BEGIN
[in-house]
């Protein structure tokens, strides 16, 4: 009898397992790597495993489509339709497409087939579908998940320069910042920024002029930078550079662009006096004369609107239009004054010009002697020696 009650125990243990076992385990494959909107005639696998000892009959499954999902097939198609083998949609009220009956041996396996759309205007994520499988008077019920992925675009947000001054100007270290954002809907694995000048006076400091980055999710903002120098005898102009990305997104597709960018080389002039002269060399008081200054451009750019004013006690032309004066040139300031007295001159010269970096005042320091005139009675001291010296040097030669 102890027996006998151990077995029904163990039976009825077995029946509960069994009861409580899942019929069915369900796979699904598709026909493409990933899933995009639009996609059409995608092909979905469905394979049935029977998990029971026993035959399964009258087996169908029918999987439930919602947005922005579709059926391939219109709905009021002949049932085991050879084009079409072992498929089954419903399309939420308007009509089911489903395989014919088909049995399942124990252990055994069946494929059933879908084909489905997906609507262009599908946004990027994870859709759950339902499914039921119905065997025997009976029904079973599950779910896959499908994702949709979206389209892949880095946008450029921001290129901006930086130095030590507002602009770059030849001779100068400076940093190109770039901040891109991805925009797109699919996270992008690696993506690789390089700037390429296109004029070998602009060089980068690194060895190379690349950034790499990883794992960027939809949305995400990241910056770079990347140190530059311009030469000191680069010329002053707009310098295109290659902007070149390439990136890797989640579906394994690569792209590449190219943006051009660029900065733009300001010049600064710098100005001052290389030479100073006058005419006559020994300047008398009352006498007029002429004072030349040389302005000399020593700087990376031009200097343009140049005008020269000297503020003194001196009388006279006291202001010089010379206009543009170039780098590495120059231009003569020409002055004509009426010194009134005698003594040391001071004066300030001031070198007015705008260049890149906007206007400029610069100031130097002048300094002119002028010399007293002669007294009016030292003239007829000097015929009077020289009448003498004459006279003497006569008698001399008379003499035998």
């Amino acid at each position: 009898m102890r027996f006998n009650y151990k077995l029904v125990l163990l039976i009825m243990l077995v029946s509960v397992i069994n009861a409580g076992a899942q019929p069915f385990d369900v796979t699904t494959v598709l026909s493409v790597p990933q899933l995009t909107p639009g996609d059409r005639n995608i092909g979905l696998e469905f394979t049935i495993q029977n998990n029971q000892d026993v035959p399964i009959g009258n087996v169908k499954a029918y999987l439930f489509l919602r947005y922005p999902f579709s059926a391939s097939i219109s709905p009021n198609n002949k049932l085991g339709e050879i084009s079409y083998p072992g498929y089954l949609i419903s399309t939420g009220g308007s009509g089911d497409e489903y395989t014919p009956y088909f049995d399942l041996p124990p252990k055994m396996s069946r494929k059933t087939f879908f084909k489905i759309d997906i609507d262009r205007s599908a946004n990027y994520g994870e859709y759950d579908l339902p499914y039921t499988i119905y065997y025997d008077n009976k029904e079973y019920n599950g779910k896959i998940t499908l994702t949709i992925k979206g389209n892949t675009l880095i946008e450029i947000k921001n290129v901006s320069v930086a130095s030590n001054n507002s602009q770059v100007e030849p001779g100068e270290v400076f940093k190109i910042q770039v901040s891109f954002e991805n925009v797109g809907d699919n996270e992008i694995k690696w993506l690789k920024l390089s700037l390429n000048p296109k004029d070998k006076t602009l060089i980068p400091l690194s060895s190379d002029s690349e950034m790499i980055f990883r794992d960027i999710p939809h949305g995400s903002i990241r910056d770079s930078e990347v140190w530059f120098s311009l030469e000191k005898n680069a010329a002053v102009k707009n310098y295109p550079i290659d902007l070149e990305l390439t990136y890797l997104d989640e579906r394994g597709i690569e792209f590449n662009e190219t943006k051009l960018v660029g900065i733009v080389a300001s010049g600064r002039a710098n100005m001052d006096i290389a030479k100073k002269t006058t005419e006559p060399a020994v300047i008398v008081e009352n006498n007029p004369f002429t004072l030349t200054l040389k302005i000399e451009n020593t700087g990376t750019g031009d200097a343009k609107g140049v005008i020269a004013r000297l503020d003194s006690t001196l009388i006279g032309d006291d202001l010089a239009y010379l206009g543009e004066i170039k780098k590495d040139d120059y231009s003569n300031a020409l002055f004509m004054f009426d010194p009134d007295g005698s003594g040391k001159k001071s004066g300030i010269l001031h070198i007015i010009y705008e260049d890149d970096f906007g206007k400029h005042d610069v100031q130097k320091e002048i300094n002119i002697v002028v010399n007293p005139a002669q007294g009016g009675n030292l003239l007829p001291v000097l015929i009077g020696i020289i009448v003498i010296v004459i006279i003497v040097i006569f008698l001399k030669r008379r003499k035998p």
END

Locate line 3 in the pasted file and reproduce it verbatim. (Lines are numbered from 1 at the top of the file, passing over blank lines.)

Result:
């Amino acid at each position: 009898m102890r027996f006998n009650y151990k077995l029904v125990l163990l039976i009825m243990l077995v029946s509960v397992i069994n009861a409580g076992a899942q019929p069915f385990d369900v796979t699904t494959v598709l026909s493409v790597p990933q899933l995009t909107p639009g996609d059409r005639n995608i092909g979905l696998e469905f394979t049935i495993q029977n998990n029971q000892d026993v035959p399964i009959g009258n087996v169908k499954a029918y999987l439930f489509l919602r947005y922005p999902f579709s059926a391939s097939i219109s709905p009021n198609n002949k049932l085991g339709e050879i084009s079409y083998p072992g498929y089954l949609i419903s399309t939420g009220g308007s009509g089911d497409e489903y395989t014919p009956y088909f049995d399942l041996p124990p252990k055994m396996s069946r494929k059933t087939f879908f084909k489905i759309d997906i609507d262009r205007s599908a946004n990027y994520g994870e859709y759950d579908l339902p499914y039921t499988i119905y065997y025997d008077n009976k029904e079973y019920n599950g779910k896959i998940t499908l994702t949709i992925k979206g389209n892949t675009l880095i946008e450029i947000k921001n290129v901006s320069v930086a130095s030590n001054n507002s602009q770059v100007e030849p001779g100068e270290v400076f940093k190109i910042q770039v901040s891109f954002e991805n925009v797109g809907d699919n996270e992008i694995k690696w993506l690789k920024l390089s700037l390429n000048p296109k004029d070998k006076t602009l060089i980068p400091l690194s060895s190379d002029s690349e950034m790499i980055f990883r794992d960027i999710p939809h949305g995400s903002i990241r910056d770079s930078e990347v140190w530059f120098s311009l030469e000191k005898n680069a010329a002053v102009k707009n310098y295109p550079i290659d902007l070149e990305l390439t990136y890797l997104d989640e579906r394994g597709i690569e792209f590449n662009e190219t943006k051009l960018v660029g900065i733009v080389a300001s010049g600064r002039a710098n100005m001052d006096i290389a030479k100073k002269t006058t005419e006559p060399a020994v300047i008398v008081e009352n006498n007029p004369f002429t004072l030349t200054l040389k302005i000399e451009n020593t700087g990376t750019g031009d200097a343009k609107g140049v005008i020269a004013r000297l503020d003194s006690t001196l009388i006279g032309d006291d202001l010089a239009y010379l206009g543009e004066i170039k780098k590495d040139d120059y231009s003569n300031a020409l002055f004509m004054f009426d010194p009134d007295g005698s003594g040391k001159k001071s004066g300030i010269l001031h070198i007015i010009y705008e260049d890149d970096f906007g206007k400029h005042d610069v100031q130097k320091e002048i300094n002119i002697v002028v010399n007293p005139a002669q007294g009016g009675n030292l003239l007829p001291v000097l015929i009077g020696i020289i009448v003498i010296v004459i006279i003497v040097i006569f008698l001399k030669r008379r003499k035998p």